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Coastal News Roundup: New Orleans Files Lawsuit Against Oil And Gas Industry, And More

Travis Lux
A levee gate near Bayou Sauvage National Wildlife Refuge. The Army Corps is about to begin a study of the levee system around the greater New Orleans Area.

This week on the Coastal News Roundup -- the City of New Orleans joins six other parishes by filing a lawsuit against the oil and gas industry over damage to the coast. Plus -- can levees keep up with subsidence and sea level rise? The Army Corps of Engineers starts a study to find out.

WWNO’s Travis Lux talks about this week’s coastal news with environment reporter Mark Schleifstein from | The Times-Picayune.

The following transcript has been lightly edited.

Q: City of New Orleans filed a lawsuit against 11 oil and gas companies, including Entergy New Orleans. The suit has to do with damages to coastal wetlands. Six other coastal parishes have already filed similar lawsuits. The claim is that when oil and gas companies dug canals through the wetlands they caused the land to erode and wash away, and that the canals haven’t been properly maintained. What’s the significance of New Orleans joining these suits?

To begin with, the Governor [Edwards] had asked all coastal parishes to file similar sorts of lawsuits. His idea is that if any money comes out of this, or any restoration comes out of this by the companies, it’s another way of getting the companies to participate in the Coastal Master Plan’s efforts to restore things. That’s the key thing.

Q: It sounds like it’s about money for restoration essentially.

Well, what they’re hoping is that they can get the oil and gas industry to come to the table and say, “Look, we will put our resources into restoring some of these things that we actually caused.” That’s the idea behind it.

Q: How has the oil and gas industry responded?


Well, two different things. They quickly point out that they’ve given the state millions of dollars in revenue through various taxes and the pumping of oil and gas from the state. And they contend that they are following the regulations and that if the state had wanted to do this the state should have required them to do this much earlier than right now.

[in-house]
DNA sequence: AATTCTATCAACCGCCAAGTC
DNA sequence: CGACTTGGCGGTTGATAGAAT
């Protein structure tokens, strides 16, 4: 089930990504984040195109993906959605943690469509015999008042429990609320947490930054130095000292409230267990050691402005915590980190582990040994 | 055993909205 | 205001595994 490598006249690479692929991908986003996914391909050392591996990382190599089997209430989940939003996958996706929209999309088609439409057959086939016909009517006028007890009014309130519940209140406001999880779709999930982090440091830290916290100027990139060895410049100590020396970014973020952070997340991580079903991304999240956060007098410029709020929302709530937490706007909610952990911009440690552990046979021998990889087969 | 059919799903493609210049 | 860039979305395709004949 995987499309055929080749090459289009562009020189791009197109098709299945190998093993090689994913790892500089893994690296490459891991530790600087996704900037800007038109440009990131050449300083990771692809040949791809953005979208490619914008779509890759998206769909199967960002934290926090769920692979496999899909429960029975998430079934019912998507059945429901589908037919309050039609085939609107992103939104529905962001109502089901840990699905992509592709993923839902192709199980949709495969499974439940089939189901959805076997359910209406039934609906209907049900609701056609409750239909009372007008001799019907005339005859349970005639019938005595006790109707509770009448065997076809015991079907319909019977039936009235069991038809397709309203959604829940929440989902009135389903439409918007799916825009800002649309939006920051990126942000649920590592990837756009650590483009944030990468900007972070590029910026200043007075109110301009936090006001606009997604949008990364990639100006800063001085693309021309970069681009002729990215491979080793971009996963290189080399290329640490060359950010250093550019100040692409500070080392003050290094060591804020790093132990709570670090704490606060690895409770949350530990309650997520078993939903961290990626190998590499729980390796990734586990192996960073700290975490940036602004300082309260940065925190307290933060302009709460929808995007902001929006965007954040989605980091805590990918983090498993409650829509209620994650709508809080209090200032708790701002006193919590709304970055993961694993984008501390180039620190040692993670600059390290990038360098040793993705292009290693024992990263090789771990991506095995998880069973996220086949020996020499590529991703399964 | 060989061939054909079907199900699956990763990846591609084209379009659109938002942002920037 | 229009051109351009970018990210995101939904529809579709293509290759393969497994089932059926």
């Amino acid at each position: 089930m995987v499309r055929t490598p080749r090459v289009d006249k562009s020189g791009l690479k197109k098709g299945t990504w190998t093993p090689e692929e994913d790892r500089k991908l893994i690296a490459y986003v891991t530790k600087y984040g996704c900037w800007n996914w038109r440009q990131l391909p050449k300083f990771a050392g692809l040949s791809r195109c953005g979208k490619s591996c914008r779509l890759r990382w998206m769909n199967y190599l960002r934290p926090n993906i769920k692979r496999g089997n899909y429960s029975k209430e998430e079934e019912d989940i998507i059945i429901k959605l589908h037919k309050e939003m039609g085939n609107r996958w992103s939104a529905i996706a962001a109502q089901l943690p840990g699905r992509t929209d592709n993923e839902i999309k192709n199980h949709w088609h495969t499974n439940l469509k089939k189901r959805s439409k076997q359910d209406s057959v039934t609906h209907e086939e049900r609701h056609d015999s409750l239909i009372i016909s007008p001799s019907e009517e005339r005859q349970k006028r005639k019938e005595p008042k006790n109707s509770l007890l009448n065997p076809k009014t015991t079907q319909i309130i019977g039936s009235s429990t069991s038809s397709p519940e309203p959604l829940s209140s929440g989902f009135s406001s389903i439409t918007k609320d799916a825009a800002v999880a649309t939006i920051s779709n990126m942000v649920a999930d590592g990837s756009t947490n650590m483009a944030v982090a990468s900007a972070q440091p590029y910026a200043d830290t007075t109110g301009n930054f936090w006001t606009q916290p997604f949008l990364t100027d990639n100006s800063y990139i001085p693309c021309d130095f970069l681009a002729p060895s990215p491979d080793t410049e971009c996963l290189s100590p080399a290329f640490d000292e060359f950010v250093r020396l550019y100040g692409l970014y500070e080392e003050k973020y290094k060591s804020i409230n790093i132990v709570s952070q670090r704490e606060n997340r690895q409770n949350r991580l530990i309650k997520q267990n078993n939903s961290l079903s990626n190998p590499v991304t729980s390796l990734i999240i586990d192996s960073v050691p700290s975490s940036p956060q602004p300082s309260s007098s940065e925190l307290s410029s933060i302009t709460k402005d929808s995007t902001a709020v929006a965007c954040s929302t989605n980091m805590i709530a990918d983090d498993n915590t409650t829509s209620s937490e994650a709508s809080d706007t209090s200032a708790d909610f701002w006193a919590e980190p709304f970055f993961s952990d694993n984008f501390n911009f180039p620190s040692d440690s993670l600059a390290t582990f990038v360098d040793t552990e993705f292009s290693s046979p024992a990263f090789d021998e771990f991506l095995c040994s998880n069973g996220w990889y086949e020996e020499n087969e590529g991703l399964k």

Q: You reported this week that the Army Corps of Engineers is about to do a study on the levees in the greater New Orleans area. Much of the levee system is pretty new - built after Katrina. Is this routine or is this born out of fear or concern that something is wrong?

It’s a little bit of both. In the aftermath of Hurricane Katrina, the Corps has been wanting to do more routine updates about where things stand in terms of the levee system. In the case of New Orleans, the issue is also whether or not the levee system will continue to meet the demands of blocking storm surges that have a one percent chance of happening in a given year - the so-called 100-year storm.

The two concerns are subsidence; sinking of the soils under the levees could be moving more quickly, and, probably more likely, sea level rise is occuring at a higher rate that was designed into the levee system in 2011.

Q: The levees are supposed to be built to handle a 100-year storm. If they no longer provide that, could that affect flood insurance rates?

That’s the key question, here. If the levees are found to be lower than that 100-year level, the flood insurance program could decide - though it’s very unlikely - that New Orleans doesn’t get flood insurance unless the levees are improved.

Q: If New Orleans could no longer participate in the flood insurance program, what would that mean for residents?

The obvious concern is that people would not be able to get flood insurance who live inside the levee system. And/or the cost of flood insurance would rise dramatically. It’s actually likely that there would still be some insurance available, but it would be much higher.

The Coastal News Roundup airs every Friday at 7:45am and 4:44pm.

Support for the Coastal Desk comes from the Walton Family Foundation, the Greater New Orleans Foundation, the Foundation for Louisiana, and local listeners.

As Coastal Reporter, Travis Lux covers flood protection, coastal restoration, infrastructure, the energy and seafood industries, and the environment. In this role he's reported on everything from pipeline protests in the Atchafalaya swamp, to how shrimpers cope with low prices. He had a big hand in producing the series, New Orleans: Ready Or Not?, which examined how prepared New Orleans is for a future with more extreme weather. In 2017, Travis co-produced two episodes of TriPod: New Orleans at 300 examining New Orleans' historic efforts at flood protection. One episode, NOLA vs Nature: The Other Biggest Flood in New Orleans History, was recognized with awards from the Public Radio News Directors and the New Orleans Press Club. His stories often find a wider audience on national programs, too, like NPR's Morning Edition, WBUR's Here and Now, and WHYY's The Pulse.

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